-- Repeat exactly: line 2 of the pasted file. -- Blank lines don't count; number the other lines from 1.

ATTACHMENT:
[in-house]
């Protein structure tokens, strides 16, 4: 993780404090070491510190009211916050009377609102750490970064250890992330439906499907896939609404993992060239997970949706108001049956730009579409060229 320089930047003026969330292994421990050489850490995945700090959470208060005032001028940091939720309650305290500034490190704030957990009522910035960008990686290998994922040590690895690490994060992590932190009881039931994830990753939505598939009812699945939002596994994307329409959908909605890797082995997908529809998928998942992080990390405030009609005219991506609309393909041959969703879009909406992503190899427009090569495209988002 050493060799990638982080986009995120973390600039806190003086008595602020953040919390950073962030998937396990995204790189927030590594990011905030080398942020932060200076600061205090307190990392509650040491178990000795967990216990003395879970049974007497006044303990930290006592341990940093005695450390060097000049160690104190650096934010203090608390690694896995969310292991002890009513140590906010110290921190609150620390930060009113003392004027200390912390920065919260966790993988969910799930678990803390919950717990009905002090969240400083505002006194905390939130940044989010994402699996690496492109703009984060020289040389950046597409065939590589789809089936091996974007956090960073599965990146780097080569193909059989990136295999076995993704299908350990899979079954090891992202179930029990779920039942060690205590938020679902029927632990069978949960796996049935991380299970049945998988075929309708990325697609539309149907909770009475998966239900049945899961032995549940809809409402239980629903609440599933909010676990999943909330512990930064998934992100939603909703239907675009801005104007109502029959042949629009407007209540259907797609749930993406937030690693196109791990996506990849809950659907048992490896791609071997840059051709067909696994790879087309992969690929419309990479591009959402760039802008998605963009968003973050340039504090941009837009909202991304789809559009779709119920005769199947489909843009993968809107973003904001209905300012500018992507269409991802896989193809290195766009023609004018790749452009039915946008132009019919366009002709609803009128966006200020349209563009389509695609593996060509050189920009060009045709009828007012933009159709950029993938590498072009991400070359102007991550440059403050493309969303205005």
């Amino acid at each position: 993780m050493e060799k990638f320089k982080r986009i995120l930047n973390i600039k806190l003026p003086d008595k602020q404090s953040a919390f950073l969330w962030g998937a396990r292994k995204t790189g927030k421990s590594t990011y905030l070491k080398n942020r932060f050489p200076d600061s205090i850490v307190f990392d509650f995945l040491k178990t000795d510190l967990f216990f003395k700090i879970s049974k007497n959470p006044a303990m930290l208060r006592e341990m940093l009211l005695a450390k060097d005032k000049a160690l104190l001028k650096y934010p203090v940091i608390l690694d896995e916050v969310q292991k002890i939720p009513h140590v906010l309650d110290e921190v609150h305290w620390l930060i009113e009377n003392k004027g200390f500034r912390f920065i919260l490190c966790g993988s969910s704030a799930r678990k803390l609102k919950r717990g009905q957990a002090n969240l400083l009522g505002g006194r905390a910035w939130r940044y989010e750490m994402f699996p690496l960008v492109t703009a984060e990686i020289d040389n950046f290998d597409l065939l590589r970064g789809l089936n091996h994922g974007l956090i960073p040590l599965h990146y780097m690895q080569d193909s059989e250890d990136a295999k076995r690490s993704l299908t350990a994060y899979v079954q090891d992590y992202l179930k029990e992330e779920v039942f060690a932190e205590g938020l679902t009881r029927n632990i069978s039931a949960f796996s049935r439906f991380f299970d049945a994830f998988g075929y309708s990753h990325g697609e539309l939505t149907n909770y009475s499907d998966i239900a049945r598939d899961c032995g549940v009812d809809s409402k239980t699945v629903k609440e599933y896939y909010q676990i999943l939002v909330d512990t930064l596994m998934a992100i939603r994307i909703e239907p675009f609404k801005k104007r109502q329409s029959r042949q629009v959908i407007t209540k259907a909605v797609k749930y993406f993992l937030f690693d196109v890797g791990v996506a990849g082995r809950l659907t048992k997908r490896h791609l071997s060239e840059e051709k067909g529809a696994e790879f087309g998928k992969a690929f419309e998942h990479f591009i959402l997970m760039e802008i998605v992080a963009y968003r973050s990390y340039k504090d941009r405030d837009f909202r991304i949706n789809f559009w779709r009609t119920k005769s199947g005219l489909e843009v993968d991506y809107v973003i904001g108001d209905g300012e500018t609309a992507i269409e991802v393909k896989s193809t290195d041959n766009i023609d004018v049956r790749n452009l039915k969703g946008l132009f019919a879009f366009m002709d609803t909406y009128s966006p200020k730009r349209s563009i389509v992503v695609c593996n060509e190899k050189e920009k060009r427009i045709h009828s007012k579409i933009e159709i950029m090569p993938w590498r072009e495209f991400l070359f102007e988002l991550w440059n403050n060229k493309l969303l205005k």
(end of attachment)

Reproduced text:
């Protein structure tokens, strides 16, 4: 993780404090070491510190009211916050009377609102750490970064250890992330439906499907896939609404993992060239997970949706108001049956730009579409060229 320089930047003026969330292994421990050489850490995945700090959470208060005032001028940091939720309650305290500034490190704030957990009522910035960008990686290998994922040590690895690490994060992590932190009881039931994830990753939505598939009812699945939002596994994307329409959908909605890797082995997908529809998928998942992080990390405030009609005219991506609309393909041959969703879009909406992503190899427009090569495209988002 050493060799990638982080986009995120973390600039806190003086008595602020953040919390950073962030998937396990995204790189927030590594990011905030080398942020932060200076600061205090307190990392509650040491178990000795967990216990003395879970049974007497006044303990930290006592341990940093005695450390060097000049160690104190650096934010203090608390690694896995969310292991002890009513140590906010110290921190609150620390930060009113003392004027200390912390920065919260966790993988969910799930678990803390919950717990009905002090969240400083505002006194905390939130940044989010994402699996690496492109703009984060020289040389950046597409065939590589789809089936091996974007956090960073599965990146780097080569193909059989990136295999076995993704299908350990899979079954090891992202179930029990779920039942060690205590938020679902029927632990069978949960796996049935991380299970049945998988075929309708990325697609539309149907909770009475998966239900049945899961032995549940809809409402239980629903609440599933909010676990999943909330512990930064998934992100939603909703239907675009801005104007109502029959042949629009407007209540259907797609749930993406937030690693196109791990996506990849809950659907048992490896791609071997840059051709067909696994790879087309992969690929419309990479591009959402760039802008998605963009968003973050340039504090941009837009909202991304789809559009779709119920005769199947489909843009993968809107973003904001209905300012500018992507269409991802896989193809290195766009023609004018790749452009039915946008132009019919366009002709609803009128966006200020349209563009389509695609593996060509050189920009060009045709009828007012933009159709950029993938590498072009991400070359102007991550440059403050493309969303205005």